The general consensus on the second day of the market was that it had not attracted enough customers and stall-holders.
A few customers that were browsing the stalls said they had not been aware of the existence of the market and stumbled upon it by luck.
Another customer lamented the fact that there was a security guard at the gate, which she said was intimidating and created an impression that the market was not free for all.
Some traders, who preferred to remain anonymous for fear of being excluded from future initiatives, said the market wasn’t attractive enough for them to leave their daily trading spots for, where they already had an established customer base.
They said it was quiet and lacked the buzz of a traders’ market, something both them and the customers attributed to lack of marketing and general support from the City of Tshwane.
Msimanga launched the initiative to celebrate Women’s Month and empower women informal traders in the city. He said it would take place every Friday during August on the lawns near Sisulu Street at Tshwane House.
However, informal traders at the market who spoke to the Pretoria News were far from happy with the initiative.
Firstly, the informal traders said the initiative should not only be done during Women’s Month, but every Friday all year long.
Few traders set up their stalls in anticipation of business. They exhibited their arts and crafts, including hand-made jewellery and traditional clothes. A few people trickled through the gates to either buy or browse the stalls.
Another major problem for the traders was the lack of support from the City of Tshwane. The traders accused the metro of going about its business without recognition of their role in the economy.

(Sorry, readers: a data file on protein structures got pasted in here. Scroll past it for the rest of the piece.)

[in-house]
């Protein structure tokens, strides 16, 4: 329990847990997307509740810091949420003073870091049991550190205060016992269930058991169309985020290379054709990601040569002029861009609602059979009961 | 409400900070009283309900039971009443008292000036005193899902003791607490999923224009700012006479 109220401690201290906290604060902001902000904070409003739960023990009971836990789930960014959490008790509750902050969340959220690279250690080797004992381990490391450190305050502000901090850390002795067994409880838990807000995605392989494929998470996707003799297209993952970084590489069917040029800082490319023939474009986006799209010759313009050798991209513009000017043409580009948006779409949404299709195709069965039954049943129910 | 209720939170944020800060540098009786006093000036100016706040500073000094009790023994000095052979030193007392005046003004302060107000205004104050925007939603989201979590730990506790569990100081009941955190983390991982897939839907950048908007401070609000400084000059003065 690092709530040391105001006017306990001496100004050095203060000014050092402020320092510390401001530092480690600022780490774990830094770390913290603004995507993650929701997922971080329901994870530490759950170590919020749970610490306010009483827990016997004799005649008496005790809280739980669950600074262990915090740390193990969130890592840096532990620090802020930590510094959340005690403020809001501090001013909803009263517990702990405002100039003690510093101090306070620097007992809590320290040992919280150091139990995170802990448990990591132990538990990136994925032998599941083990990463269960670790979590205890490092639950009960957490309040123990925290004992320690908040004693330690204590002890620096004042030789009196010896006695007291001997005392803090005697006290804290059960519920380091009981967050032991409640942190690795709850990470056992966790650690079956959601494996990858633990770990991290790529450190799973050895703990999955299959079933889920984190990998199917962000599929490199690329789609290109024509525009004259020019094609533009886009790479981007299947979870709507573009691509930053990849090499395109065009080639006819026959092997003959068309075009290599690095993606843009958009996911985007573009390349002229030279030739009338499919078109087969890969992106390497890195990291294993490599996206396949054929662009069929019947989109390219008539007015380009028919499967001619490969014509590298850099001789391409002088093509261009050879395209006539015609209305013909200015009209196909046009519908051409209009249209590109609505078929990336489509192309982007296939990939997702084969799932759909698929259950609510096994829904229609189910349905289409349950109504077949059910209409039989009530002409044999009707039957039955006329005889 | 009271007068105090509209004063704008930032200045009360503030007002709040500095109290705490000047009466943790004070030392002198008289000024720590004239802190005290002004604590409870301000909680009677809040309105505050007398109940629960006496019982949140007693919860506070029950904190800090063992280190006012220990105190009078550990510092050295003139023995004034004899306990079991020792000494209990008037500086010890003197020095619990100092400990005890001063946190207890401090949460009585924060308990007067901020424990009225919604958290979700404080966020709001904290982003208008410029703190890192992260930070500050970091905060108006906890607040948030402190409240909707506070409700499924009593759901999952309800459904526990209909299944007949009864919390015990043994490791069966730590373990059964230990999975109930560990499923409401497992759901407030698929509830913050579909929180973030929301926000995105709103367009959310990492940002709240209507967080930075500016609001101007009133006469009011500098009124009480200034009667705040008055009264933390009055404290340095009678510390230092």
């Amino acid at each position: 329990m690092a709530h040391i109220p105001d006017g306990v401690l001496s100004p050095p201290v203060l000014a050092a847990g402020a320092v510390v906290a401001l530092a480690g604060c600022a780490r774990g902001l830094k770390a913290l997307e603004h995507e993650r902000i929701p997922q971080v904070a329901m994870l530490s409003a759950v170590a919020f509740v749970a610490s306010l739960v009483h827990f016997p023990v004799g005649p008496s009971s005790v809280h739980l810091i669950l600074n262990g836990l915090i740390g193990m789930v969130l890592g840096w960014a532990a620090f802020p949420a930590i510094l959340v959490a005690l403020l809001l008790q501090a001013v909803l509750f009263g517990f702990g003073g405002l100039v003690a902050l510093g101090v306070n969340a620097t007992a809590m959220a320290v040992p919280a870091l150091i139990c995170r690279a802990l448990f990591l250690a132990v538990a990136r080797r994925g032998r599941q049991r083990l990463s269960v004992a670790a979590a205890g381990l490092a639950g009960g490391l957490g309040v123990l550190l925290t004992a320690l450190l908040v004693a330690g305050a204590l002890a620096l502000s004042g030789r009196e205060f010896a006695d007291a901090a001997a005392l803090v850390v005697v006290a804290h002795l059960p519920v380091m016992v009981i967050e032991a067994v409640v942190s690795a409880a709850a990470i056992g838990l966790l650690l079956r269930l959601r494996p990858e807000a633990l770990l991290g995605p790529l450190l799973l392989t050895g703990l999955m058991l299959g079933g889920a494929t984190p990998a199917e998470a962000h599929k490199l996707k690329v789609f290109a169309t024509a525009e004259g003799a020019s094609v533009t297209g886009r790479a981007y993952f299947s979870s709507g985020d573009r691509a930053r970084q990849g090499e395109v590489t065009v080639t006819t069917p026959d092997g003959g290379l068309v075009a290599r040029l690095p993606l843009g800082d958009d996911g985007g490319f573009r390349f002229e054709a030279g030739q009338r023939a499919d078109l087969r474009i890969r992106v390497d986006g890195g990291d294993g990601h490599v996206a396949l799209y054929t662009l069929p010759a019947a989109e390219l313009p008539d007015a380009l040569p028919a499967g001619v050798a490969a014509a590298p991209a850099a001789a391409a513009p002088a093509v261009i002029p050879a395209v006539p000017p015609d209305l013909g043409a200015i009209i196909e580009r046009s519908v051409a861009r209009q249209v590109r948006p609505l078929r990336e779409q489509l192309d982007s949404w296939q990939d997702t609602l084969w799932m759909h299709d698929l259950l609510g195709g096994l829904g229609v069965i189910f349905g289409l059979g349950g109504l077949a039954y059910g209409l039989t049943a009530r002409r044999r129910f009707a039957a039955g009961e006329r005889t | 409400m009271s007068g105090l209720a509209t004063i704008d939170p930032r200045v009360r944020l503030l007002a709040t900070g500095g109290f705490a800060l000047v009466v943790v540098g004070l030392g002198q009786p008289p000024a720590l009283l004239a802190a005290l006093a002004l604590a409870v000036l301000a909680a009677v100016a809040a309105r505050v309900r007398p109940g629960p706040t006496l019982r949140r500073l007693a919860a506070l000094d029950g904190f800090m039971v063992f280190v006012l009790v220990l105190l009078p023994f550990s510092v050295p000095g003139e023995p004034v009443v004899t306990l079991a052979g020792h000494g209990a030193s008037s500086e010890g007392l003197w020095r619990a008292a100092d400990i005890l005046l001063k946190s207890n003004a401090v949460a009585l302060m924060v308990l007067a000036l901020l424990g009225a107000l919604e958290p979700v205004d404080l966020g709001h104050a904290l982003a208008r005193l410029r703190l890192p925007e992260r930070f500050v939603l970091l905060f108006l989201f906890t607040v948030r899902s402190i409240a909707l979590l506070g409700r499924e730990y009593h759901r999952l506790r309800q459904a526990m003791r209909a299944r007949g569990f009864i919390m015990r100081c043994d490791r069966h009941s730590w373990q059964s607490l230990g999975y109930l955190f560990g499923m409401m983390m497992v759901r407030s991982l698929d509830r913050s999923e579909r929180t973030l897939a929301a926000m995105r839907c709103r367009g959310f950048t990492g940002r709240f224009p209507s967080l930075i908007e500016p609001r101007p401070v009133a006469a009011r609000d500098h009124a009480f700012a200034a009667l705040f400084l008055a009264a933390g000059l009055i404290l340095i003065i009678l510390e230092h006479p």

However, not everyone was unhappy. Informal trader Lydia Mamogobo said she had been in business since 2000. “This is the first time the City has done something like this for us. However, while we really appreciate this initiative, we believe it should not only be on Women’s Month, but rather an activity every Friday,” she said.
On other days, Mamogobo sells traditional jewellery and clothes and an assortment of hand-made artefacts, on the corner of Helen Joseph and Lilian Ngoyi streets.
She said said lack of job opportunities led to her into the arts and crafts business. “I saw that sitting at home and not doing anything would not put food on the table, so I decided to go to school and learn how to use my hands.”
Lerato Sabangu also heeded the mayor’s call to trade from the market this month. But she too wants the market to be held every Friday and not just during August.
She sells jewellery at the Union Buildings daily and said trading from Tshwane House once a week had earned her new customers.
When he announced the initiative on the eve of Women’s Day, Msimanga called on the public to support women and act against gender-based violence for 365 days in a year.
He said the fight shouldn’t be confined to Women’s Month. The theme of the market is “Empower a woman, empower a nation because women are the stronghold of the nation”.
Msimanga said he wanted to emphasise the role women played in the economy and society.
Social Development MMC Ntsiki Mkhonto told the Pretoria News the low turnout of traders could be because they were expecting the City to transport them to the market.
“With regards to the customers, Sisulu Street is not as busy as it used to be, something we only realised last week. We couldn’t move the market to another location as the only available spot was Sammy Marks.
“This was not ideal, because it is where some of them run their daily businesses. Moving the market there would thus have been meaningless.”
However, Mkhonto said they would look for a better location in the future. “It is our first time doing this, but we learn from such things and will definitely look into ways to make things better,” she said.
Mkhonto said the mayor had already told the traders that the initiative might grow into something bigger and not just held during August. She added the City was still looking into ways to achieve that.